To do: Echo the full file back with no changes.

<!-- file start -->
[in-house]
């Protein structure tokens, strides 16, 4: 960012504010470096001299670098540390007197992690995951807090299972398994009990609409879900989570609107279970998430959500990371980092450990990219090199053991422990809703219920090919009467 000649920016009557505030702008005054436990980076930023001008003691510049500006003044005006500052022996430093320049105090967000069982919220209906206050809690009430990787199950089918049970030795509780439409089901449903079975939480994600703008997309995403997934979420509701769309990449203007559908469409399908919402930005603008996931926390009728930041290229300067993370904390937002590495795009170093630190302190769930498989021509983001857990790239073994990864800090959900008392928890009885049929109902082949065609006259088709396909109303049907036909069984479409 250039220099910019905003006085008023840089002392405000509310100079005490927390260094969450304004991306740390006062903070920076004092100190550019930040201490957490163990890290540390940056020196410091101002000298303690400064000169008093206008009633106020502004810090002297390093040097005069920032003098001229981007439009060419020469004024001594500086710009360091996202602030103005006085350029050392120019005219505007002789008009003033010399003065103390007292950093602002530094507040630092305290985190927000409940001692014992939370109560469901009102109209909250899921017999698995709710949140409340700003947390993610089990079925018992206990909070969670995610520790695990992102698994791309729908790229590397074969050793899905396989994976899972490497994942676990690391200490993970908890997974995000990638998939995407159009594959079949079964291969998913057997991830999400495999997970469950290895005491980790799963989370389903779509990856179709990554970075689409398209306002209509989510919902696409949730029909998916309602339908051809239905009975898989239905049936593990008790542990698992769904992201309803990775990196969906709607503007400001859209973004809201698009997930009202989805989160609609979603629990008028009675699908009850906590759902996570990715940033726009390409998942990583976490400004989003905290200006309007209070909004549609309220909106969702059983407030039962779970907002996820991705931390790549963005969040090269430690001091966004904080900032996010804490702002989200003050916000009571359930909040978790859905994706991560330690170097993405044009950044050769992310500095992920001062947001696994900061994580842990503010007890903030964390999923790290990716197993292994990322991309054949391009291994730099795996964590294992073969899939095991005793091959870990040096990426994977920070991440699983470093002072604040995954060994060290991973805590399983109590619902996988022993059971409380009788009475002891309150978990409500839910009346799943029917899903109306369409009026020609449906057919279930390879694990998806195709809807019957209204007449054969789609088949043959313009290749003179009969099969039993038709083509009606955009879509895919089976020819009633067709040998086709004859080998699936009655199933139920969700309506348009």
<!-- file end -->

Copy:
[in-house]
């Protein structure tokens, strides 16, 4: 960012504010470096001299670098540390007197992690995951807090299972398994009990609409879900989570609107279970998430959500990371980092450990990219090199053991422990809703219920090919009467 000649920016009557505030702008005054436990980076930023001008003691510049500006003044005006500052022996430093320049105090967000069982919220209906206050809690009430990787199950089918049970030795509780439409089901449903079975939480994600703008997309995403997934979420509701769309990449203007559908469409399908919402930005603008996931926390009728930041290229300067993370904390937002590495795009170093630190302190769930498989021509983001857990790239073994990864800090959900008392928890009885049929109902082949065609006259088709396909109303049907036909069984479409 250039220099910019905003006085008023840089002392405000509310100079005490927390260094969450304004991306740390006062903070920076004092100190550019930040201490957490163990890290540390940056020196410091101002000298303690400064000169008093206008009633106020502004810090002297390093040097005069920032003098001229981007439009060419020469004024001594500086710009360091996202602030103005006085350029050392120019005219505007002789008009003033010399003065103390007292950093602002530094507040630092305290985190927000409940001692014992939370109560469901009102109209909250899921017999698995709710949140409340700003947390993610089990079925018992206990909070969670995610520790695990992102698994791309729908790229590397074969050793899905396989994976899972490497994942676990690391200490993970908890997974995000990638998939995407159009594959079949079964291969998913057997991830999400495999997970469950290895005491980790799963989370389903779509990856179709990554970075689409398209306002209509989510919902696409949730029909998916309602339908051809239905009975898989239905049936593990008790542990698992769904992201309803990775990196969906709607503007400001859209973004809201698009997930009202989805989160609609979603629990008028009675699908009850906590759902996570990715940033726009390409998942990583976490400004989003905290200006309007209070909004549609309220909106969702059983407030039962779970907002996820991705931390790549963005969040090269430690001091966004904080900032996010804490702002989200003050916000009571359930909040978790859905994706991560330690170097993405044009950044050769992310500095992920001062947001696994900061994580842990503010007890903030964390999923790290990716197993292994990322991309054949391009291994730099795996964590294992073969899939095991005793091959870990040096990426994977920070991440699983470093002072604040995954060994060290991973805590399983109590619902996988022993059971409380009788009475002891309150978990409500839910009346799943029917899903109306369409009026020609449906057919279930390879694990998806195709809807019957209204007449054969789609088949043959313009290749003179009969099969039993038709083509009606955009879509895919089976020819009633067709040998086709004859080998699936009655199933139920969700309506348009």